Center for the Humanities

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Frequently Asked Questions

When does the Board meet?
How does the funding cycle work?
Can my grant be deferred if my project is delayed?
Can funding be applied for retroactively?
What about projects that are initiated over the summer, or in between Board meetings?
Does the Center fund conference travel?
What is the difference between funding for research support and funding provided via stipends?
How do I acknowledge the Center's support, access my funds, and submit grant reports?
When does the Board meet?

The Board of the Center for the Humanities meets monthly in the fall and spring terms. To ensure consideration at any given meeting, applications must be submitted one week in advance of the meeting date. Visit the webpages for specific grants to find dates and deadlines for upcoming terms.

How does the funding cycle work?

The Center's budget operates within the fiscal year, which runs from July 1 to June 30. In January of a given calendar year, we begin considering grants to be spent within the coming fiscal year, July 1 of the current calendar year to June 30 of the next.

Can my grant be deferred if my project is delayed?

Grants should be spent within the fiscal year for which they were awarded. Under unusual circumstances, the Board will consider a request to defer all or part of the funds. Grant recipients must submit a request for approval by the Board’s May meeting, if they foresee delays in their project that will carry any expenses past June 30. Requests for approval must include an explanation of delays and an adjusted timeline. These may be submitted by email to the Director.

The above policy only applies to projects that are delayed and remain significantly unchanged. If delays are related to any changes in the specific activities or expenditures approved within the scope of the original grant, then recipients must re-apply for new funding.

Can funding be applied for retroactively?

In general, faculty should plan to request funding in advance of upcoming expenditures, and, in many funding categories, requests for retroactive funding will not be considered. However, in the case of materials, services, and travel expenses, faculty may inquire with the Director if extenuating circumstances arise. Faculty who apply for grants to cover expenses already made assume the risk that the expenses will not be approved or reimbursed. In the case of retroactive requests for funding, these must be submitted by the next Board meeting immediately following the purchase. Requests for funding submitted at any later meeting after the purchase date will not be considered.

What about projects that are initiated over the summer, or in between Board meetings?

All efforts should be made to apply for funding in advance of any projects. However, faculty may request up to $500 from the Director's discretionary budget for expenses that arise during the summer and must be paid before the deadline for the first meeting of the fall term.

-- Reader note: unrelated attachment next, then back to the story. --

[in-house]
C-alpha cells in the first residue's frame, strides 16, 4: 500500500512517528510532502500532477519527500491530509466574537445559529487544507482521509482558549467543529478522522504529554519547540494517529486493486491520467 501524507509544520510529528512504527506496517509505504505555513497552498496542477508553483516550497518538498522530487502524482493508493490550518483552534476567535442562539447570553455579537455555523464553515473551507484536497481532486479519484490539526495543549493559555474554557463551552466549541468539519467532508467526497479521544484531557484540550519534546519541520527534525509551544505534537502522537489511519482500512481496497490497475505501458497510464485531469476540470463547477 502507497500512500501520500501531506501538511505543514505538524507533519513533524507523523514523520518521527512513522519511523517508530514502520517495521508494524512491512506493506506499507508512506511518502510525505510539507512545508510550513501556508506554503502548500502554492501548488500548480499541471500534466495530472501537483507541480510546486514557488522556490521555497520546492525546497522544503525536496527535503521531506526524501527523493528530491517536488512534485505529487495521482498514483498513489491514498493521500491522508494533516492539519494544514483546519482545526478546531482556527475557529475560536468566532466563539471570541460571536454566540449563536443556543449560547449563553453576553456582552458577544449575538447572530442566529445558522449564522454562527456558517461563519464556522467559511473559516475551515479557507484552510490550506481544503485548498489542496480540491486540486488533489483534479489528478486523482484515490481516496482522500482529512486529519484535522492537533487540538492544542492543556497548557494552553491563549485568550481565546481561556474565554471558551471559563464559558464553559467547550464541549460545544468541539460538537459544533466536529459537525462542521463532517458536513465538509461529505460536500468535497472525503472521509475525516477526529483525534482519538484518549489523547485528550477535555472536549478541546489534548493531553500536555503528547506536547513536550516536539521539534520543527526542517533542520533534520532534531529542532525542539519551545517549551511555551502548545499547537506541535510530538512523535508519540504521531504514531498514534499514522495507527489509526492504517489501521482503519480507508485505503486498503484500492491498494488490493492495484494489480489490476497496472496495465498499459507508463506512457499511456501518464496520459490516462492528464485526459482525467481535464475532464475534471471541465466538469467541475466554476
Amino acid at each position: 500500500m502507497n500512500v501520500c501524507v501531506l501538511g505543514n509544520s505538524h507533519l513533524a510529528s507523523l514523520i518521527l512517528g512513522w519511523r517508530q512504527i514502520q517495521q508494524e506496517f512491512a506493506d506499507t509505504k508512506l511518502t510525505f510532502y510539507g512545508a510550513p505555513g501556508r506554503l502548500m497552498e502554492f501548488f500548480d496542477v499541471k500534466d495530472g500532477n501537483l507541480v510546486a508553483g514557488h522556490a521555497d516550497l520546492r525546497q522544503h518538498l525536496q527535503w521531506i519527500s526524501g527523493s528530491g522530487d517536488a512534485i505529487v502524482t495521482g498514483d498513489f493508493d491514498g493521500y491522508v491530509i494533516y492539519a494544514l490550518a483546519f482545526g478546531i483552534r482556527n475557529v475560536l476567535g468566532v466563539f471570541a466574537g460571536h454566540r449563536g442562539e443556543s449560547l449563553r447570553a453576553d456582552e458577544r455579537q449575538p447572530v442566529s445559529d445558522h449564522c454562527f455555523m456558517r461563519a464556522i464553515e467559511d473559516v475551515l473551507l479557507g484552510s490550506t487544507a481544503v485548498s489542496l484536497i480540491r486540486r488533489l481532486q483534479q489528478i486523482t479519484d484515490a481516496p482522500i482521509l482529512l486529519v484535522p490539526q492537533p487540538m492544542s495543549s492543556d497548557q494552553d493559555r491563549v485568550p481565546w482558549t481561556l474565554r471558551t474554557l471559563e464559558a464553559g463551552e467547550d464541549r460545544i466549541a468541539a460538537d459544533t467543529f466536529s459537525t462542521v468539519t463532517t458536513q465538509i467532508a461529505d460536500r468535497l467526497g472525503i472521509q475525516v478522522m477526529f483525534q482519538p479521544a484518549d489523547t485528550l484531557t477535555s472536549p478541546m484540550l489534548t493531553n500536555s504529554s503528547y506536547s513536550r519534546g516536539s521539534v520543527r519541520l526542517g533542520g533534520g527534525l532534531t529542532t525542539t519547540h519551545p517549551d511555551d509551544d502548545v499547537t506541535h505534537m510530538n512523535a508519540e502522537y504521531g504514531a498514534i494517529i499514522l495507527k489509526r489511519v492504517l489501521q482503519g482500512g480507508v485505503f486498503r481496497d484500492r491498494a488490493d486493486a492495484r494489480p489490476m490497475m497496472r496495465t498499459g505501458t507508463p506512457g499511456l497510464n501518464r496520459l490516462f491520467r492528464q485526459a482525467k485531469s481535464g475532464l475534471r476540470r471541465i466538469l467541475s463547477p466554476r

Does the Center fund conference travel?

In general, the Center does not provide funding for conference travel. The standard Travel Grants are for research-related activities, including archival research, site visits, and conducting interviews. The only exceptions include the Supplemental International Conference Travel Grant, which may be paired with another source of university funding, including Arts and Sciences travel grants and awards from Drake International, to supplement the cost of attending an international conference; and the Sabbatical Support Program available to faculty during their sabbatical year, which can be applied toward a variety of research activities including conference travel.

What is the difference between funding for research support and funding provided via stipends?

The following information pertains to the funding options available via the Pre-Promotion Grant and Humanites Research Scholar Award.

Funding for research support (or research underwriting) covers various costs of research, including travel, materials, and services. The Center can reimburse recipients for costs (usually via Paymerang or other university channels) or can, at times, make purchases directly on behalf of recipients.  

Funding via a stipend is provided as additional income through payroll. The key difference is that stipends are taxed, but research support funds are not.

In practice, this means that $3000 in research underwriting can cover exactly $3000 worth of expenses; but a $3000 stipend will amount to approximately $2250 in additional income (depending on the recipient's own payroll tax rate). On its part, the Center must pay an additional 38% in benefits for stipends (meaning that we pay $4140 for the $3000 example above). In general, the Center strongly encourages research funding instead of stipends whenever possible, since the former is almost always more cost effective for both the Center and the recipient.

How do I acknowledge the Center's support, access my funds, and submit grant reports?

After completing a funded project, recipients must submit a grant report to the Center. These should be submitted before the end of the fiscal year for which the grant was awarded. Although there is no single format for grant reports, commonly these may be submitted via email to the Director, by giving a talk for the Colloquium Series, or by submitting materials to be featured on the Funded Projects page. See full details on grant acknowledgement, management, and reporting under Recipient Resources.

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